Coast & Sea Areas

Wild Harris

Types of Sea Shore

Sea shores are either hard, made up of bedrock or boulders, or soft, made up of sand or mud. Each kind of shore has its advantages and disadvantages for marine life, and the animals and plants that live in each habitat type will often have special adaptations to living there.

Rocky Shore

rocky shore.jpg (Photo: Paul Tyler)

Rocky shores are covered in life. This is surprising in a way because its a very harsh environment to cope with. If you live here you have to put up with:

  • Getting wet and drying out twice a day
  • Getting battered by waves 
  • Getting rained on (organisms that live in salt water often find it very difficult to survive in fresh water)
  • Freezing in the winter and getting scorched in the summer


So why is it so popular?

For plants it offers a hard surface to grow on and plenty of light. For some animals like barnacles the hard surface is good place to attach, and for others the weeds provide great shelter and food for them. Other animals such as dogwhelks feed on the smaller animals such as barnacles.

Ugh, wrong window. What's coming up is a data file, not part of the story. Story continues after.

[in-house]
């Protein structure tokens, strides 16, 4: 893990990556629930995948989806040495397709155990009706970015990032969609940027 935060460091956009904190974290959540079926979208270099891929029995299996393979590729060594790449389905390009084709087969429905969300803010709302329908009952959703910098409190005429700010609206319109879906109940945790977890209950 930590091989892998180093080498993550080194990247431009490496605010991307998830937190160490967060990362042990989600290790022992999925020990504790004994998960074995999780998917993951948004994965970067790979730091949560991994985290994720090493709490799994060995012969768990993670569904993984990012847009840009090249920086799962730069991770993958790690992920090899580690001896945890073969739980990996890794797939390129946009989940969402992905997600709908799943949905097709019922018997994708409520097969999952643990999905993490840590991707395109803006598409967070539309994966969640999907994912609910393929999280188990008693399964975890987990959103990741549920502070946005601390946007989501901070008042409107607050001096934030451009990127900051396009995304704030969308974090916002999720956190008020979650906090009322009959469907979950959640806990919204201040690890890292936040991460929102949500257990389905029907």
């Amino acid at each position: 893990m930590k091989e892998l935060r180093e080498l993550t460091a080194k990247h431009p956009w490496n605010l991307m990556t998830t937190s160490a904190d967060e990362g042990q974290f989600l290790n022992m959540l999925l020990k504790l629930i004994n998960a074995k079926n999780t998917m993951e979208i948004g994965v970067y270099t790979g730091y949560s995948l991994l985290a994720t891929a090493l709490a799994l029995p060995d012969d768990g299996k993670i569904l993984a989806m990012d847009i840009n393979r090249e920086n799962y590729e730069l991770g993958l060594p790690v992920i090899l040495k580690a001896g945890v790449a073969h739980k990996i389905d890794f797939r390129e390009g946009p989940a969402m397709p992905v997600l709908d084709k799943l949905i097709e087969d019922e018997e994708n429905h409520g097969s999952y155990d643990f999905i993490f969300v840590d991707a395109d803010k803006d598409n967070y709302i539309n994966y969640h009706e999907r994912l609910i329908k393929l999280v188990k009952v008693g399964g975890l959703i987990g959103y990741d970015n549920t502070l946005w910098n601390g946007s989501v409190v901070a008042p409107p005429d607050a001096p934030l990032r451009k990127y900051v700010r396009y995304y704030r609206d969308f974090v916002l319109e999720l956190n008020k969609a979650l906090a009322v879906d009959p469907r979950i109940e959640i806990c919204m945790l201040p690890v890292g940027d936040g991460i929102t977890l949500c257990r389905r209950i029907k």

There is more food such as plankton in surface waters than there is at depth, and the waves stir up even more.

So if you can stand the pressures, the rewards of living on a rocky shore are considerable.

Shingle shores

Shingle shores are very violent places where everything is churned up by the waves and severely battered by large stones or pebbles. Very little life is capable of living under these conditions.

 shingle beach.jpg(Photo: Paul Tyler)

A shingle beach on the Shiants. Hardly anything can survive the pulverising effect of the stones.

Sandy Shores

The kinds of life found in sandy shores depends on how strong the wave action can be. Animals that live here are usually good at burrowing down into the sand to escape the wave action and to avoid drying out when the tide recedes. Razor clams and surf clams thrive in exposed sandy beaches such as Scarista and Scarp, whereas more sheltered sandy shores like Luskentyre or Northton will support large numbers of lugworms and cockles instead.

 seilebost beach.jpg(Photo: Paul Tyler)

Muddy Shores

Muddy shores are usually found in very sheltered areas where the wave action is fairly gentle. Mud itself often contains large amounts of organic matter which is a source of food for burrowing animals, particularly worms. It is also easy to dig into, and is therefore often home to vast numbers of worms and shellfish, particularly bivalves (molluscs with 2 shells). These in turn provide rich feeding grounds for shore birds, especially waders such as oystercatchers and curlews which probe the sediment for buried animals.

muddy beach northton.jpg(Photo: Paul Tyler)


by Paul Tyler

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